stealing and adultery;
they break all bounds,
    and bloodshed follows bloodshed.
3 Because of this the land dries up,
    and all who live in it waste away;
the beasts of the field, the birds in the sky
    and the fish in the sea are swept away.
4 “But let no one bring a charge,
    let no one accuse another,
for your people are like those
    who bring charges against a priest.
5 You stumble day and night,
    and the prophets stumble with you.
So I will destroy your mother—
6     my people are destroyed from lack of knowledge.
“Because you have rejected knowledge,
    I also reject you as my priests;
because you have ignored the law of your God,
    I also will ignore your children.
7 The more priests there were,
    the more they sinned against me;
    they exchanged their glorious God for something disgraceful.
8 They feed on the sins of my people
    and relish their wickedness.
9 And it will be: Like people, like priests.
    I will punish both of them for their ways
    and repay them for their deeds.
10 “They will eat but not have enough;
    they will engage in prostitution but not flourish,
because they have deserted the Lord
    to give themselves 11 to prostitution;
old wine and new wine
    take away their understanding.
12 My people consult a wooden idol,
    and a diviner’s rod speaks to them.
A spirit of prostitution leads them astray;
    they are unfaithful to their God.
13 They sacrifice on the mountaintops
    and burn offerings on the hills,
under oak, poplar and terebinth,
    where the shade is pleasant.
Therefore your daughters turn to prostitution
    and your daughters-in-law to adultery.
14 “I will not punish your daughters
    when they turn to prostitution,
nor your daughters-in-law
    when they commit adultery,
because the men themselves consort with harlots
    and sacrifice with shrine prostitutes—
    a people without understanding will come to ruin!
15 “Though you, Israel, commit adultery,
    do not let Judah become guilty.
“Do not go to Gilgal;
    do not go up to Beth Aven.
    And do not swear, ‘As surely as the Lord lives!’
16 The Israelites are stubborn,
    like a stubborn heifer.
How then can the Lord pasture them
    like lambs in a meadow?
17 Ephraim is joined to idols;
    leave him alone!
18 Even when their drinks are gone,
    they continue their prostitution;
    their rulers dearly love shameful ways.
19 A whirlwind will sweep them away,
    and their sacrifices will bring them shame.

Which, of course, is the kind of thing that atheists love to poke fun at but just consider the point Brueggemann emphasizes about how nature is drying up as a result of the practice of injustice.  In some of his lectures from recent years, he mentioned the long drought in Texas, he could be talking about Maine the past two of those years, as well.  

Could it be that injustice, economic and social injustice, practiced on a large enough scale, inevitably have a disastrous impact on the life systems of the Earth and human societies that depend on them? 

If you take it out of the historical and literary context and put it in terms of today, oligarchic monopoly, extraction of wealth, despoliation of the environment, animals and people, you would have pretty much the same scenario that produces global warming and the human made extinction event that is going on right now.  I don't know, of course, but you could probably magnify the ability of the local elite in Hosea's region destroying the local environment, to a global scale and you can begin to see the wisdom in what his poetry says.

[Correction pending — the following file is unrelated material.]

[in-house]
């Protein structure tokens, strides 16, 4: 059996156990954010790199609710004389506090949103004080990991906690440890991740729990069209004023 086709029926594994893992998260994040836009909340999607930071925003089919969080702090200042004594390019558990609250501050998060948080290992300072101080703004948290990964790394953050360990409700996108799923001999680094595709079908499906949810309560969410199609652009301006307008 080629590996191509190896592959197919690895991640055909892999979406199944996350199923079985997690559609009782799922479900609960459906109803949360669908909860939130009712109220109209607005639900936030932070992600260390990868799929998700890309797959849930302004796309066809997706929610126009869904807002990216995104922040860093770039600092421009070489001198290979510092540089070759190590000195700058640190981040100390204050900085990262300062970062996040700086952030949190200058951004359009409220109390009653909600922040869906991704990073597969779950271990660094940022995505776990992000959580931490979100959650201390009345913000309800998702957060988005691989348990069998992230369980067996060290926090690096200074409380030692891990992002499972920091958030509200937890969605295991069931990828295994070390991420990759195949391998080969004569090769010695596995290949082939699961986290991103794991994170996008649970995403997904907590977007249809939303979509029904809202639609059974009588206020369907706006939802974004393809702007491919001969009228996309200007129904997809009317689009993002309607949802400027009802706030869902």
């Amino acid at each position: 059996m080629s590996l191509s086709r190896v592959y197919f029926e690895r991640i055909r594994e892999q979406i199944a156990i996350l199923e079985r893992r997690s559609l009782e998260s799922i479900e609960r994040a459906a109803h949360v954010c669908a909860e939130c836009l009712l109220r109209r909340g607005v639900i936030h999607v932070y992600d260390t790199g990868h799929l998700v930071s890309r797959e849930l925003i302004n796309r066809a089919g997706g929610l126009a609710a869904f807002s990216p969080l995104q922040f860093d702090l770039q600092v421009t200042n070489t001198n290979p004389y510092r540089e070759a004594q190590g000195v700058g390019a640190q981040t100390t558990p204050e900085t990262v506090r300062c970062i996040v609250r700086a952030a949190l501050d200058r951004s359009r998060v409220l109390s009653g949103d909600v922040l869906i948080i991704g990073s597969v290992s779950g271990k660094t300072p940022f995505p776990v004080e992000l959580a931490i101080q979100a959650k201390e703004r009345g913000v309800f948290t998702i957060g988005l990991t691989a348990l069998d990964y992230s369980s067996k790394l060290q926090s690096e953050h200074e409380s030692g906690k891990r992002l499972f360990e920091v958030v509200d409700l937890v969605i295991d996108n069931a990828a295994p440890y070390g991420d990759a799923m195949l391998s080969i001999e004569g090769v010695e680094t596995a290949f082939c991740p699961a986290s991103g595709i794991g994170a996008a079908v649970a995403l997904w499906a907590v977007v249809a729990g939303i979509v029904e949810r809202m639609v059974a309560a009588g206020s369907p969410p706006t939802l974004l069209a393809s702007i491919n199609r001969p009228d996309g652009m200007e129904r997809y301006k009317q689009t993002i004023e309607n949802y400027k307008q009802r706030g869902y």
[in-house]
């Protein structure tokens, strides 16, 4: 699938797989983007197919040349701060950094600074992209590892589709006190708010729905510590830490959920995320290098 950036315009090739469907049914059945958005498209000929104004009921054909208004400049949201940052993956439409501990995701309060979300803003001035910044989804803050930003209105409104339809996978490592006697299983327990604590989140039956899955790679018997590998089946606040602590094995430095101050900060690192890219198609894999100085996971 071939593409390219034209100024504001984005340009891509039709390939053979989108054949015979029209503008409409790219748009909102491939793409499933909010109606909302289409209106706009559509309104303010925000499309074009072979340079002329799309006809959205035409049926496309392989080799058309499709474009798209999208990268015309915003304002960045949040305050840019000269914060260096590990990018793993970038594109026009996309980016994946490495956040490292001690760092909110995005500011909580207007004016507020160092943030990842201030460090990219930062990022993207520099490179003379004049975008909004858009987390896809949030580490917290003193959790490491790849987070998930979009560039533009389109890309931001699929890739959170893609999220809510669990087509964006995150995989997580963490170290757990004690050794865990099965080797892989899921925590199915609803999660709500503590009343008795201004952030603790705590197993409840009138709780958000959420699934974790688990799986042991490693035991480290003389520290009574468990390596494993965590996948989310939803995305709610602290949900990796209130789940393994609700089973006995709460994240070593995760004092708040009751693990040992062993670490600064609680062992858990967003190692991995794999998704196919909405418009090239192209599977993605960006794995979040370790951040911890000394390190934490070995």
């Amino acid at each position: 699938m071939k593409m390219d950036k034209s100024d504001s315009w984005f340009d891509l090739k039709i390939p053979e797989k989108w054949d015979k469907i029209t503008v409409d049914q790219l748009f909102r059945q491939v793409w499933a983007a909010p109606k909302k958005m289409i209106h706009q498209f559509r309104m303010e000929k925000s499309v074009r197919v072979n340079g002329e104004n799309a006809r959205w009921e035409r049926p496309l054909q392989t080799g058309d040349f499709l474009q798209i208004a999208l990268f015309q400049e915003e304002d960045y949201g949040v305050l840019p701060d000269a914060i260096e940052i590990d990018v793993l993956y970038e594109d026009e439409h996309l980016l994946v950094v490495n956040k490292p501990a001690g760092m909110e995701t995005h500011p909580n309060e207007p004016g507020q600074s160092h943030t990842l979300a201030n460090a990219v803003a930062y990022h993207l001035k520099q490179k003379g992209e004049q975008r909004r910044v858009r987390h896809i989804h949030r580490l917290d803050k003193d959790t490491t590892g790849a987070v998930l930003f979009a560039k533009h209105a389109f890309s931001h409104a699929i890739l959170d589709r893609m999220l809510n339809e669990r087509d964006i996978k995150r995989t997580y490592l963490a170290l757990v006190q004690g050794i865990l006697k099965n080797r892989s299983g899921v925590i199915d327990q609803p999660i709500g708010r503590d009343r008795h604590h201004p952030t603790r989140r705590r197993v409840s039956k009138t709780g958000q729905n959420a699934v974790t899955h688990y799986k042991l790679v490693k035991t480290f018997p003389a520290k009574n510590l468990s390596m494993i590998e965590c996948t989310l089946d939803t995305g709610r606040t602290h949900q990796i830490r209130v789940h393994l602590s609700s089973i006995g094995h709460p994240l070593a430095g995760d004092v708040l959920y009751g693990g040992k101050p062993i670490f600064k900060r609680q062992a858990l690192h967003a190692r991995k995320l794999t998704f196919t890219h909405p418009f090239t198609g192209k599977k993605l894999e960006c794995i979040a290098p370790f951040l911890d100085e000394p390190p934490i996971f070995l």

If you wanted to put it into the same terms George Ellis does, you could see the consequences for our planet and our lives in a violation of the ethical foundation of the universe.  Of course, in our terms, an embedded ethics would intimately involve what makes life possible and what preserves instead of destroys it.

I have come to see that, where we might get caught up in the anachronistic language and literary modes of expression in the prophets, when you translate those into our daily experience of the world of consequences coming from practices, of committing injustice out of motives of selfishness are often most like doing stupid things out of ignorance.  Though I think mere ignorance is less likely to produce really catastrophic consequences than selfishness.   Yet in both conventional economics and in its child, the Darwinian theory of natural selection, selfishness are considered to be naturally embedded in the universe, even by many of the professionals in those fields, elevate to a status not unlike an ethical principle.  I think we're going to have to look, seriously, at the real life, real world consequences to try to discern which view point is right and I don't think there is any serious doubt about selfishness producing disaster.

Note:  I will caution that thinking of this in terms of "structure" and other physical concepts of the kind that science can talk about is probably getting farther from the issue than closer.  I will mention that thinking about the problem of how a merely physical mind could construct a structure to BE an idea without that idea already being present in the brain and related problems flowing from the atheists' "brain only" model of the brain seems to lead to the conclusion that that model can't work, I suspect that trying to fit a moral universe into the physical concept of "structure" and the habits of thought that come from engaging the universe in scientific terms is probably doomed to produce the same kinds of paradoxical dis-confirmations.   I don't see any way for materialists to get past that problem with their "brain only" assertions and if they can't then their model is not possibly true and the mind is not material.

Monday, July 11, 2016

Curtis Curtis Smith - Etude I Chords in Canon

C. Curtis Smith, piano